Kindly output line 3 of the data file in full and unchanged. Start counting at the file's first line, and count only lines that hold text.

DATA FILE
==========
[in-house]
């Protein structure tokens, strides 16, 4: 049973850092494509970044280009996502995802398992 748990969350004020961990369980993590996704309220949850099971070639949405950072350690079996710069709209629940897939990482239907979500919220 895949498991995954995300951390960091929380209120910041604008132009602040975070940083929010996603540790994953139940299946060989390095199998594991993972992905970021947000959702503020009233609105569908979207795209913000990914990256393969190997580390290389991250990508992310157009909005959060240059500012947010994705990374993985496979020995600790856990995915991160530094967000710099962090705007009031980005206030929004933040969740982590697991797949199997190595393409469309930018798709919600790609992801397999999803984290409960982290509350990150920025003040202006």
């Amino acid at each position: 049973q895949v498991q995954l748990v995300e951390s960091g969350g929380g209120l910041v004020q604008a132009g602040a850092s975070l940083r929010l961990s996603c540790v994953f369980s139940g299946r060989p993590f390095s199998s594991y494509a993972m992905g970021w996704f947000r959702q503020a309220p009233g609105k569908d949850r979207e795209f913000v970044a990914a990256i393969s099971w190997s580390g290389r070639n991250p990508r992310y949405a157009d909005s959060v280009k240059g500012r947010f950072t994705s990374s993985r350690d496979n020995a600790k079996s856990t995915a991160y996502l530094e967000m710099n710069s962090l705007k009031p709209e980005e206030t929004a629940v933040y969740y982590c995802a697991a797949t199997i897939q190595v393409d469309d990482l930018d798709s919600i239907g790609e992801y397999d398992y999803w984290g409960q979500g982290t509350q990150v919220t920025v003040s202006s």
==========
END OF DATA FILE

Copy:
């Amino acid at each position: 049973q895949v498991q995954l748990v995300e951390s960091g969350g929380g209120l910041v004020q604008a132009g602040a850092s975070l940083r929010l961990s996603c540790v994953f369980s139940g299946r060989p993590f390095s199998s594991y494509a993972m992905g970021w996704f947000r959702q503020a309220p009233g609105k569908d949850r979207e795209f913000v970044a990914a990256i393969s099971w190997s580390g290389r070639n991250p990508r992310y949405a157009d909005s959060v280009k240059g500012r947010f950072t994705s990374s993985r350690d496979n020995a600790k079996s856990t995915a991160y996502l530094e967000m710099n710069s962090l705007k009031p709209e980005e206030t929004a629940v933040y969740y982590c995802a697991a797949t199997i897939q190595v393409d469309d990482l930018d798709s919600i239907g790609e992801y397999d398992y999803w984290g409960q979500g982290t509350q990150v919220t920025v003040s202006s």